Oil price soars 30% after Trump claims Saudi and Russia will slash output

Oil price soars 30% after Trump claims Saudi and Russia will slash output
Oil prices rebounded following Trump's announcement he had spoken to Saudi and Russian leaders, claiming they had agreed to cut back production by at least 10 million barrels per day.
3 min read
02 April, 2020
Donald Trump said he had spoken to MbS and Putin about the price war [Getty]

US President Donald Trump said on Thursday that after speaking to Saudi Arabia's leader he expects a slashing of oil production, defusing a escalating Saudi-Russian oil price war that has heavily impacted the US energy industry.

Benchmark contracts Brent North Sea and West Texas Intermediate soared more than 30 percent after Trump's tweet.

"Just spoke to my friend MBS (Crown Prince) of Saudi Arabia, who spoke with President Putin of Russia," Trump tweeted, referring to Crown Prince Mohammed bin Salman and Vladimir Putin.

"I expect & hope that they will be cutting back approximately 10 Million Barrels, and maybe substantially more which, if it happens, will be GREAT for the oil & gas industry!" Trump tweeted.

"Could be as high as 15 Million Barrels," he added in a subsequent post.

It was not clear from the tweets to what extent each of the two countries was intending to cut.

Saudi Arabia calls for OPEC+ meeting

Following Trump's remarks, Saudi Arabia made a surprise call for a meeting of the OPEC+ oil producers to "stabilise the oil market" amid a price war.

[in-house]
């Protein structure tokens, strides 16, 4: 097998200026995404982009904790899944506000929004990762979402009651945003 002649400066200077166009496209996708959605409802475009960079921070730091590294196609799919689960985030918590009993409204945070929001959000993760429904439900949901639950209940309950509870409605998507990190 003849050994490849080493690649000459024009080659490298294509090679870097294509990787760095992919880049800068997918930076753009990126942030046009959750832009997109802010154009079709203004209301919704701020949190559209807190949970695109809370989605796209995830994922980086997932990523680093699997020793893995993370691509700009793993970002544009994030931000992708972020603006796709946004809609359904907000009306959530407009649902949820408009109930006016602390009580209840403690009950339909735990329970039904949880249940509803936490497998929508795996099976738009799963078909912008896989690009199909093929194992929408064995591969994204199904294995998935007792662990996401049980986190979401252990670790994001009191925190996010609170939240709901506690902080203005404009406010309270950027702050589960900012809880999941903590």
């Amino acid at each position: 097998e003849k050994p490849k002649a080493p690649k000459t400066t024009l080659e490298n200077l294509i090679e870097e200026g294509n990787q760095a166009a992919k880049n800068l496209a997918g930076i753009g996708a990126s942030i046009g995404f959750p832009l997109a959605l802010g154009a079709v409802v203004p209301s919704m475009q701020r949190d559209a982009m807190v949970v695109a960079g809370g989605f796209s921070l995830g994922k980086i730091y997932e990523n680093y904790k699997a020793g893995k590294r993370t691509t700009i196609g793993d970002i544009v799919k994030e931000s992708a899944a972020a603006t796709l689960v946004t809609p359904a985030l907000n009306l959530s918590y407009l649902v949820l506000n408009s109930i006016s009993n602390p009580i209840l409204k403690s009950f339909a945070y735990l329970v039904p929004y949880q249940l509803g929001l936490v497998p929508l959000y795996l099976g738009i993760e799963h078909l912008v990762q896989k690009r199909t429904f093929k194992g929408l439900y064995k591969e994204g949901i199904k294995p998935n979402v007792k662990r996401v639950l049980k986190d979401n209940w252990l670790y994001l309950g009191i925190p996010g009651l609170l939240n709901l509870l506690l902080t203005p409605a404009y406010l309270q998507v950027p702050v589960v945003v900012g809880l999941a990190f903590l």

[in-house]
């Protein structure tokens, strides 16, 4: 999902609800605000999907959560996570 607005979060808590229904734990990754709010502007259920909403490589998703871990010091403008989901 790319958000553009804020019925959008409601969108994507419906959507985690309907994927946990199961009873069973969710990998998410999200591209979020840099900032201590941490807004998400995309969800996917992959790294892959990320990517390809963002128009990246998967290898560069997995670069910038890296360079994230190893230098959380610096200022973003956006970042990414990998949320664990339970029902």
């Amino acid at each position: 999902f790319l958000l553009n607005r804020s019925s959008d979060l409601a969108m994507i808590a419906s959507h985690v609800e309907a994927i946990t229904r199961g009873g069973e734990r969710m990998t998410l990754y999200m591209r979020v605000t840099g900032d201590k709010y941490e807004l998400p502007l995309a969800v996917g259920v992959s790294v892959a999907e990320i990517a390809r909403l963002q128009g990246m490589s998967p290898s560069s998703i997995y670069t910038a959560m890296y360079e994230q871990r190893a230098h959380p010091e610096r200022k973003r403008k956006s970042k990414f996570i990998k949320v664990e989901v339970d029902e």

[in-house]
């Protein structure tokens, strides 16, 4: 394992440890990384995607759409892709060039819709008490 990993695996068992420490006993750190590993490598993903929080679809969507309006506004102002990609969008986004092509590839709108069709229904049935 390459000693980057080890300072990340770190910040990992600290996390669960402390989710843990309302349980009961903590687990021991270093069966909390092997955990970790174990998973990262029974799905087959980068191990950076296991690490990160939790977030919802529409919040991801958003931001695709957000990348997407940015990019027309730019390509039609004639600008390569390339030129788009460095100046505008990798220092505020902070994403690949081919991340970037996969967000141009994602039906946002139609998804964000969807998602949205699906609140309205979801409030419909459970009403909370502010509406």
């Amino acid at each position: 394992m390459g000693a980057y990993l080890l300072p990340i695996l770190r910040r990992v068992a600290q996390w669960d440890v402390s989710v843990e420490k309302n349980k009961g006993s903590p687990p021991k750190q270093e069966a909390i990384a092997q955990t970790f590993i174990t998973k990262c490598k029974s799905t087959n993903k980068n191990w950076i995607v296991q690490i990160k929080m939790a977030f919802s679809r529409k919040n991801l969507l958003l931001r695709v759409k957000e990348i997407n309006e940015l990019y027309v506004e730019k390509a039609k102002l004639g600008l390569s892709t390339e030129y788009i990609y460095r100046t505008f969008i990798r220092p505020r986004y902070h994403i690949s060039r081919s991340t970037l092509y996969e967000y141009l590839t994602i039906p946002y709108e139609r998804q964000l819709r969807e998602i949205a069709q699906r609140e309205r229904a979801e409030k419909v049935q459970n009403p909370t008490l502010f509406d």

"The kingdom calls for an urgent meeting of OPEC+ and a group of other countries with the aim to try and reach a fair deal to restore balance to the oil market," said a statement carried by the Saudi Press Agency.

"This call comes in the framework of the kingdom's continued support for the global economy under these exceptional circumstances and in estimation of a call by US President Donald Trump and US friends," the statement said.

Riyadh reiterated that it had tried to reach an agreement among OPEC+ members to cut production and "secured the support of 22 countries... but failed to secure consensus".

Saudi Arabia had blamed Russia for refusing to agree to an additional output cut of 1.5 million barrels per day on top of reduction already in place of 1.7 million bpd.

As a result, the kingdom opened its crude oil taps, deciding to raise its production to a record 12.3 percent from April 1.

It later said it will export at least 10 million bpd in April, which will be raised to a record high 10.6 million bpd to flood the global markets.

The oil price war sent prices crashing to 18-year lows, putting a tremendous pressure on US shale oil, which is expensive to produce.

Kremlin denies Putin spoke to MbS

The Kremlin on Thursday denied President Vladimir Putin spoke to Saudi Crown Prince Mohammed bin Salman after US President Donald Trump made the claim on Twitter.

"No, there was no conversation," Putin's spokesman Dmitry Peskov told Interfax news agency, adding that "so far" there were no plans for such talks, after Trump said the Saudi crown prince had spoken to Putin and he expected them to agree on a cut in oil production.

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